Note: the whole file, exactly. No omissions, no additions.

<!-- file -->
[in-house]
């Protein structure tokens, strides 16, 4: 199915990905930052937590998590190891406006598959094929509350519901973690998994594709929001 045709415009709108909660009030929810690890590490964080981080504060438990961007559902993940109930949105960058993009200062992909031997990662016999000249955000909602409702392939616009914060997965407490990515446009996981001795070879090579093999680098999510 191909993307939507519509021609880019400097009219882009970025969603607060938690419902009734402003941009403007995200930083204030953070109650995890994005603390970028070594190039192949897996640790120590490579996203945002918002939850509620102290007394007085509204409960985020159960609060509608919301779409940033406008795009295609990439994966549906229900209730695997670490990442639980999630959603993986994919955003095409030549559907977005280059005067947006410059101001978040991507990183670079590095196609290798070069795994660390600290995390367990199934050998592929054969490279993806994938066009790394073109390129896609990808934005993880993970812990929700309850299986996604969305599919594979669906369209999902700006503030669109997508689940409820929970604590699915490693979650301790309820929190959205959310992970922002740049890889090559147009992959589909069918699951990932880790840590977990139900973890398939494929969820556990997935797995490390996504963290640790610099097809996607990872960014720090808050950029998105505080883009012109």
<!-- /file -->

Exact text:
[in-house]
């Protein structure tokens, strides 16, 4: 199915990905930052937590998590190891406006598959094929509350519901973690998994594709929001 045709415009709108909660009030929810690890590490964080981080504060438990961007559902993940109930949105960058993009200062992909031997990662016999000249955000909602409702392939616009914060997965407490990515446009996981001795070879090579093999680098999510 191909993307939507519509021609880019400097009219882009970025969603607060938690419902009734402003941009403007995200930083204030953070109650995890994005603390970028070594190039192949897996640790120590490579996203945002918002939850509620102290007394007085509204409960985020159960609060509608919301779409940033406008795009295609990439994966549906229900209730695997670490990442639980999630959603993986994919955003095409030549559907977005280059005067947006410059101001978040991507990183670079590095196609290798070069795994660390600290995390367990199934050998592929054969490279993806994938066009790394073109390129896609990808934005993880993970812990929700309850299986996604969305599919594979669906369209999902700006503030669109997508689940409820929970604590699915490693979650301790309820929190959205959310992970922002740049890889090559147009992959589909069918699951990932880790840590977990139900973890398939494929969820556990997935797995490390996504963290640790610099097809996607990872960014720090808050950029998105505080883009012109």